These days, there aren’t too many workplaces that rely wholly on on-the-job training to educate their employees. While this kind of instruction often forms the bulk of learning at a new job, to get your foot in the door you often need one important thing: a formal tertiary qualification.
Qualifications make job seekers employable, and they help employers sort the wheat from the chaff – to sieve the skilled and knowledgeable from those without a solid knowledge base. They may not guarantee success at a job, but they act as assurance that candidates possess a foundation of understanding and training.
The problem is that there are thousands of qualifications out there and it can all get a little confusing. Even if you know the field you wish to enter, it can be difficult to decide between a bachelor degree, a diploma or a certificate. A wrong choice at a vital educational crossroads could see you forking out unnecessary cash or spending more time than necessary chasing a qualification you may not need or want.
So you need to be informed. What are your options and how does this hierarchy of competencies break down?
Broadly speaking, there are two categories of qualifications in Australia: vocational and higher education. Under those two umbrellas, there are a range of different qualifications tiered to provide different levels of training for different career outcomes.
After high school, these are basic tertiary qualifications to prepare you to perform a range of relatively standard and defined activities and tasks. If you need a basic level of knowledge in something with little or no entry prerequisites, this is the way to go. A certificate I will normally take around four to six months, with a certificate II around six to eight months.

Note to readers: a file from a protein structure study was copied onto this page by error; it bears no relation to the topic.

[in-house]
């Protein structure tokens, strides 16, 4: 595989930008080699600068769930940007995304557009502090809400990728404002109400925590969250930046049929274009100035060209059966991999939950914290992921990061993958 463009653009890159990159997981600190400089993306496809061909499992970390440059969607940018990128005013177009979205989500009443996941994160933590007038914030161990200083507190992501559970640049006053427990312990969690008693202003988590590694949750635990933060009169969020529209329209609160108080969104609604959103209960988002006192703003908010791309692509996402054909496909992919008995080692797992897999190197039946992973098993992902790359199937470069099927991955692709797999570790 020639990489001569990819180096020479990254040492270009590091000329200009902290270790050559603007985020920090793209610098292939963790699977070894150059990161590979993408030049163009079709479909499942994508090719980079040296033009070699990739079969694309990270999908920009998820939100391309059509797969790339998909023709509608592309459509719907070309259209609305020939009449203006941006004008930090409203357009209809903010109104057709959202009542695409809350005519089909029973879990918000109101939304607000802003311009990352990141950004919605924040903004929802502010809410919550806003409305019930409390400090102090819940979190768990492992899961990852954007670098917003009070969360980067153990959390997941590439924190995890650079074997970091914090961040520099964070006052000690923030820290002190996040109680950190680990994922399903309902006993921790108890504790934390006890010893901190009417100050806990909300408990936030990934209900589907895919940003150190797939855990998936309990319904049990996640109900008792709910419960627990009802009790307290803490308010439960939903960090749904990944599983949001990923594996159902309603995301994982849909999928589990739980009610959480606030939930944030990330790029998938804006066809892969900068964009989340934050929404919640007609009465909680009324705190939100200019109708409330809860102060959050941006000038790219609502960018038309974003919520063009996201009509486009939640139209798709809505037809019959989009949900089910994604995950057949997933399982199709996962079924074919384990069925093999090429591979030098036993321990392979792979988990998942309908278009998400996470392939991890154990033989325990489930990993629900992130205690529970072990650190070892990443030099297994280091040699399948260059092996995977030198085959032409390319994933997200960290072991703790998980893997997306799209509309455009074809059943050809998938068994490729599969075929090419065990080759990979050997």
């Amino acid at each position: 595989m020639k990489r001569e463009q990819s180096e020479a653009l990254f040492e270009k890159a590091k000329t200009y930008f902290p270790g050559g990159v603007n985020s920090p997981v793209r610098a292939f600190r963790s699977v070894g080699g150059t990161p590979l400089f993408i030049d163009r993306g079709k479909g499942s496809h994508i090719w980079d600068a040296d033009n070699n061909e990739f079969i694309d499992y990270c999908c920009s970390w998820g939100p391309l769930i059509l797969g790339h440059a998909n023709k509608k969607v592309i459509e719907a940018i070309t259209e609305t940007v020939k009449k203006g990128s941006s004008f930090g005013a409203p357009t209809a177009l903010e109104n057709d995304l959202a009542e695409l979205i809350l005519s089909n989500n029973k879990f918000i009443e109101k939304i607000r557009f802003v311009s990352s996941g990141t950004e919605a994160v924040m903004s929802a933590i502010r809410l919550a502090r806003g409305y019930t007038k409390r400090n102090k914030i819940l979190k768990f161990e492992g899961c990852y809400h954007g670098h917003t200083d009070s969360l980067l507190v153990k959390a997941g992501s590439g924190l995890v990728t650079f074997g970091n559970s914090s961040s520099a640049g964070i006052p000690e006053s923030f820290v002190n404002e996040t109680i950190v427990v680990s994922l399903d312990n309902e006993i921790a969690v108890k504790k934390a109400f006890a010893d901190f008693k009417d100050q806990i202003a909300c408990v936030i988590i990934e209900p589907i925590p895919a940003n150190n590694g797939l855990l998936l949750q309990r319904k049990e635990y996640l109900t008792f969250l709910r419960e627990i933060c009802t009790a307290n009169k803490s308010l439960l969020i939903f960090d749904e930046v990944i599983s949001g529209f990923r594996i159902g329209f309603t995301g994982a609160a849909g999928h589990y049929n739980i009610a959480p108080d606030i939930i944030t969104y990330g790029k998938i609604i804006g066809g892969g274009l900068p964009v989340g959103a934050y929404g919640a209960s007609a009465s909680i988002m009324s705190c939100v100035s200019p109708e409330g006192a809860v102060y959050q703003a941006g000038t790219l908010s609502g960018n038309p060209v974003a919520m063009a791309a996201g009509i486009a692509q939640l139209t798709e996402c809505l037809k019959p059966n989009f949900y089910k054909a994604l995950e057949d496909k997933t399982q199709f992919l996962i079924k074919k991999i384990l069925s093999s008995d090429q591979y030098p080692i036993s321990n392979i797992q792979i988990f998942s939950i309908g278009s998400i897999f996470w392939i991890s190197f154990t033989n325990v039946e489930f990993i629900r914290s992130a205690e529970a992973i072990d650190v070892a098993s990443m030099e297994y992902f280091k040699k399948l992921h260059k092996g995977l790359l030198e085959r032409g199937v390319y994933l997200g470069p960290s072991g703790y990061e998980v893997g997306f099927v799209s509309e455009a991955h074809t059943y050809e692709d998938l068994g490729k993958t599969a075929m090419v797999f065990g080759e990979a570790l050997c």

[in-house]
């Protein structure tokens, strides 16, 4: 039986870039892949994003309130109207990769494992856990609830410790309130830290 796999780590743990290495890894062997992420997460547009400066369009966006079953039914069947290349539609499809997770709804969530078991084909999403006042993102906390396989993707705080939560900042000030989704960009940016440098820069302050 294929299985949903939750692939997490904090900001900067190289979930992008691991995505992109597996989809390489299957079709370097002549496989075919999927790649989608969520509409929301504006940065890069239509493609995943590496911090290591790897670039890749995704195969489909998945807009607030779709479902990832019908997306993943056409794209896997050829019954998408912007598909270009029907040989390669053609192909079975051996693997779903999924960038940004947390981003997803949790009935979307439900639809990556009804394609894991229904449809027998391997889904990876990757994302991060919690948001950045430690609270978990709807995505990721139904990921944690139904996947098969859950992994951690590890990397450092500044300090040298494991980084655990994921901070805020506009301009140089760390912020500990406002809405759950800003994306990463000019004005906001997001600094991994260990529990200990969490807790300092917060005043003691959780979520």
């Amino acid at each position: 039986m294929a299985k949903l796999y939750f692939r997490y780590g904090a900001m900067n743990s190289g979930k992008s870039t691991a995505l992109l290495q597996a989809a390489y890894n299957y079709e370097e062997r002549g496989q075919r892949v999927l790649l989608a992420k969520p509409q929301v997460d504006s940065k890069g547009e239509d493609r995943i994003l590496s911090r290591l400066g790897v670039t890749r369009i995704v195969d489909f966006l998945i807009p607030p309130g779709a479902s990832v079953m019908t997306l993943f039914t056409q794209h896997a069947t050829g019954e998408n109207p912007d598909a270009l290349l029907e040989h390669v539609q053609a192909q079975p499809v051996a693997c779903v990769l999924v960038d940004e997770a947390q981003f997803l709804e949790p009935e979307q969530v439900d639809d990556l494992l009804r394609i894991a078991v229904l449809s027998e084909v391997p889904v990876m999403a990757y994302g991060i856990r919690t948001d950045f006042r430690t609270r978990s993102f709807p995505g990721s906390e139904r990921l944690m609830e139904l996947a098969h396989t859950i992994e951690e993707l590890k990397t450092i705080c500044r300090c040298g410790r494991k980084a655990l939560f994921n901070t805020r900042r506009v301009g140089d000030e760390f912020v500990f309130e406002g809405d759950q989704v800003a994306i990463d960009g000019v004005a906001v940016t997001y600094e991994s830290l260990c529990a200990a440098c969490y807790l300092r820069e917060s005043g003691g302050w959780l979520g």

The difference between these and the certificate I and II comes down to the amount and breadth of information that you learn, and the level of responsibility this enables you to take on in your future role. A certificate III usually takes around 12 months and is ideal for people wishing to change occupations, or to move out of entry-level positions, whereas a certificate IV, lasting up to 18 months, caters more for those wishing to qualify for roles of greater responsibility and complexity.
Certificate courses are usually delivered by TAFE colleges, community education centres, registered training organisations (RTOs) and private colleges.
Both diplomas and advanced diplomas offer broader and deeper knowledge than those facilitated by a certificate III or IV. From this, you’ll be able to transfer skills and concepts to a wider range of situations that demand problem-solving, and generally take on more responsibility. Advanced diplomas usually incorporate more management skills and take up to three years, whereas diplomas usually take up to two.